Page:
Transient elastography for screening of liver fibrosis: Cost-effectiveness analysis from six prospective cohorts in Europe and Asia

J Hepatol. 2019 Dec;71(6):1141-1151. doi: 10.1016/j.jhep.2019.08.019. Epub 2019 Aug 27.


Background & aims: Non-alcoholic fatty liver disease and alcohol-related liver disease pose an important challenge to current clinical healthcare pathways because of the large number of at-risk patients. Therefore, we aimed to explore the cost-effectiveness of transient elastography (TE) as a screening method to detect liver fibrosis in a primary care pathway.

Methods: Cost-effectiveness analysis was performed using real-life individual patient data from 6 independent prospective cohorts (5 from Europe and 1 from Asia). A diagnostic algorithm with conditional inference trees was developed to explore the relationships between liver stiffness, socio-demographics, comorbidities, and hepatic fibrosis, the latter assessed by fibrosis scores (FIB-4, NFS) and liver biopsies in a subset of 352 patients. We compared the incremental cost-effectiveness of a screening strategy against standard of care alongside the numbers needed to screen to diagnose a patient with fibrosis stage ≥F2.

Results: The data set encompassed 6,295 participants (mean age 55 ± 12 years, BMI 27 ± 5 kg/m2, liver stiffness 5.6 ± 5.0 kPa). A 9.1 kPa TE cut-off provided the best accuracy for the diagnosis of significant fibrosis (≥F2) in general population settings, whereas a threshold of 9.5 kPa was optimal for populations at-risk of alcohol-related liver disease. TE with the proposed cut-offs outperformed fibrosis scores in terms of accuracy. Screening with TE was cost-effective with mean incremental cost-effectiveness ratios ranging from 2,570 €/QALY (95% CI 2,456-2,683) for a population at-risk of alcohol-related liver disease (age ≥45 years) to 6,217 €/QALY (95% CI 5,832-6,601) in the general population. Overall, there was a 12% chance of TE screening being cost saving across countries and populations.

Conclusions: Screening for liver fibrosis with TE in primary care is a cost-effective intervention for European and Asian populations and may even be cost saving.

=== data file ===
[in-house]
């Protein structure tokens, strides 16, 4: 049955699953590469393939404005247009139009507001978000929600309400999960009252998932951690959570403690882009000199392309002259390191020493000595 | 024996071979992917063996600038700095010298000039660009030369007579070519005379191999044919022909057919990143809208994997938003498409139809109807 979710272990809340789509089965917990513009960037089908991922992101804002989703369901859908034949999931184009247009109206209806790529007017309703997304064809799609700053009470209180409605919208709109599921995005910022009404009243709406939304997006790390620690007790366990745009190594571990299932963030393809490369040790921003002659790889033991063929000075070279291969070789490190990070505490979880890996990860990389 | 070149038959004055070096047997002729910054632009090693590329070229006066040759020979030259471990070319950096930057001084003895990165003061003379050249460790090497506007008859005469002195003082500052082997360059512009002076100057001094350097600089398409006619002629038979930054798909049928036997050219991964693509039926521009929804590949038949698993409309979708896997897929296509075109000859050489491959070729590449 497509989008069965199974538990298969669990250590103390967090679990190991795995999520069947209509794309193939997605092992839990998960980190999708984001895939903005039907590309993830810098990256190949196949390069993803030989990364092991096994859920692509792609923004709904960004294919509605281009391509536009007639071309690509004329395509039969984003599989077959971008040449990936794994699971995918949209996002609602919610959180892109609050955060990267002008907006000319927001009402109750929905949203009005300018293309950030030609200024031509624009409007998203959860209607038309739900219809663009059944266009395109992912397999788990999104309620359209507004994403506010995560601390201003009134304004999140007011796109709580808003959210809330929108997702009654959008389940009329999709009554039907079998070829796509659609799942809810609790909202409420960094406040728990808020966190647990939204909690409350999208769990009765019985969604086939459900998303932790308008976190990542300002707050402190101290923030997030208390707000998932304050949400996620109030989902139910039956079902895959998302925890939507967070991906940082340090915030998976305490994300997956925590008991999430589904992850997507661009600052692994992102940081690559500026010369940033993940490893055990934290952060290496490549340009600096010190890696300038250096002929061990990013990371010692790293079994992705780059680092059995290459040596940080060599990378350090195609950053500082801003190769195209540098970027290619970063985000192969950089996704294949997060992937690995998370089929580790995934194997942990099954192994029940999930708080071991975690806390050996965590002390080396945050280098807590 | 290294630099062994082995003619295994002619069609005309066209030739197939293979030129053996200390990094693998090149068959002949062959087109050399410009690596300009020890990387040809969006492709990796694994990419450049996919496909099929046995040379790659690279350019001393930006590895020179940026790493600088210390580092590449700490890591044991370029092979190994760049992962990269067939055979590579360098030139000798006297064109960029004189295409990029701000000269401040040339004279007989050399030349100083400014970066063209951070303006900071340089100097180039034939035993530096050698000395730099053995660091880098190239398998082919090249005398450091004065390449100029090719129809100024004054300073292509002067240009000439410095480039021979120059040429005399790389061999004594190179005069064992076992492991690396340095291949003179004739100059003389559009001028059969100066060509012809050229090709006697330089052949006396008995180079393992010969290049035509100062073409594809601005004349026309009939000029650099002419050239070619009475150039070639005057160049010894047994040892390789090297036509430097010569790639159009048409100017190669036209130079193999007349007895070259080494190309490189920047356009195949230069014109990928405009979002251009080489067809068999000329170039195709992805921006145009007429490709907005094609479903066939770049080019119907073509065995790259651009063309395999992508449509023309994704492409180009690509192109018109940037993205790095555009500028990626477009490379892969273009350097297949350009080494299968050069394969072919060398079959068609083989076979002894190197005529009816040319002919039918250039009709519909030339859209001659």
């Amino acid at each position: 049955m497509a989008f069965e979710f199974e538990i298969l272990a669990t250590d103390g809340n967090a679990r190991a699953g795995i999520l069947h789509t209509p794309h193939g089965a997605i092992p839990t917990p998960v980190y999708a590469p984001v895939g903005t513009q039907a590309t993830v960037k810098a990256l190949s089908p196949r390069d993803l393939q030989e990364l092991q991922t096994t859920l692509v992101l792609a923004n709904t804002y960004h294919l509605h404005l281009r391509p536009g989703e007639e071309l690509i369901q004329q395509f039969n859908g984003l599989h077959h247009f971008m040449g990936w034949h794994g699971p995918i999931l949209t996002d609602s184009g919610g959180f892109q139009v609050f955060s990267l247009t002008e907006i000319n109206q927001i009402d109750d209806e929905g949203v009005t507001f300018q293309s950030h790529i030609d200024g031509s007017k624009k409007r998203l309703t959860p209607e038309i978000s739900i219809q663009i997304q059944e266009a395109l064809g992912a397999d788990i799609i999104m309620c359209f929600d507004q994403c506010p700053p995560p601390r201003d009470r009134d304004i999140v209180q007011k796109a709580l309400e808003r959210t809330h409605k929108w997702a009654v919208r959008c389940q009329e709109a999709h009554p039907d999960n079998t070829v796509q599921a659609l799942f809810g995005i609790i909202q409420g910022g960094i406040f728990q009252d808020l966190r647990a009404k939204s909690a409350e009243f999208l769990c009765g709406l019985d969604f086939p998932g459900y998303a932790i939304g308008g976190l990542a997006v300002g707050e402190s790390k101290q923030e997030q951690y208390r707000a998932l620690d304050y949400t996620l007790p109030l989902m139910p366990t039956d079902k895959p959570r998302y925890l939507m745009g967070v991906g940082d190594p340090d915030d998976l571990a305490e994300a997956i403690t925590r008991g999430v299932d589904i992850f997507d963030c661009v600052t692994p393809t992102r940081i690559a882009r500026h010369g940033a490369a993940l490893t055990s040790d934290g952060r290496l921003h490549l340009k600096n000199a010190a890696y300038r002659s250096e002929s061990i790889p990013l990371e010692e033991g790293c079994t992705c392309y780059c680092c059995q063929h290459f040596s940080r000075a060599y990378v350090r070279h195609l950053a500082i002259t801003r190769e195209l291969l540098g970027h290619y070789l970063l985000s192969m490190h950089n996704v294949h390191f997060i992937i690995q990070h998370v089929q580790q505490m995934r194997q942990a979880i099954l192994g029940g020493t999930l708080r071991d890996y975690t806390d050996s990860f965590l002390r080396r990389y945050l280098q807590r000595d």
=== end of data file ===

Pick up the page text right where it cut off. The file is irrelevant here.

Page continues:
Lay summary: The lack of optimized public health screening strategies for the detection of liver fibrosis in adults without known liver disease presents a major healthcare challenge. Analyses from 6 independent international cohorts, with transient elastography measurements, show that a community-based risk-stratification strategy for alcohol-related and non-alcoholic fatty liver diseases is cost-effective and potentially cost saving for our healthcare systems, as it leads to earlier identification of patients.

Keywords: Alcohol-related liver disease; Liver fibrosis; Non-alcoholic fatty liver disease; Stratified screening; Transient elastography.

Publication types

  • Research Support, Non-U.S. Gov't

MeSH terms

  • Asia / epidemiology
  • Cost-Benefit Analysis
  • Elasticity Imaging Techniques* / economics
  • Elasticity Imaging Techniques* / methods
  • Elasticity Imaging Techniques* / statistics & numerical data
  • Europe / epidemiology
  • Female
  • Humans
  • Liver / diagnostic imaging
  • Liver Cirrhosis* / diagnosis
  • Liver Cirrhosis* / epidemiology
  • Liver Cirrhosis* / etiology
  • Liver Diseases, Alcoholic* / complications
  • Liver Diseases, Alcoholic* / epidemiology
  • Male
  • Mass Screening* / economics
  • Mass Screening* / methods
  • Middle Aged
  • Non-alcoholic Fatty Liver Disease* / complications
  • Non-alcoholic Fatty Liver Disease* / epidemiology
  • Primary Health Care* / economics
  • Primary Health Care* / methods
  • Risk Assessment / methods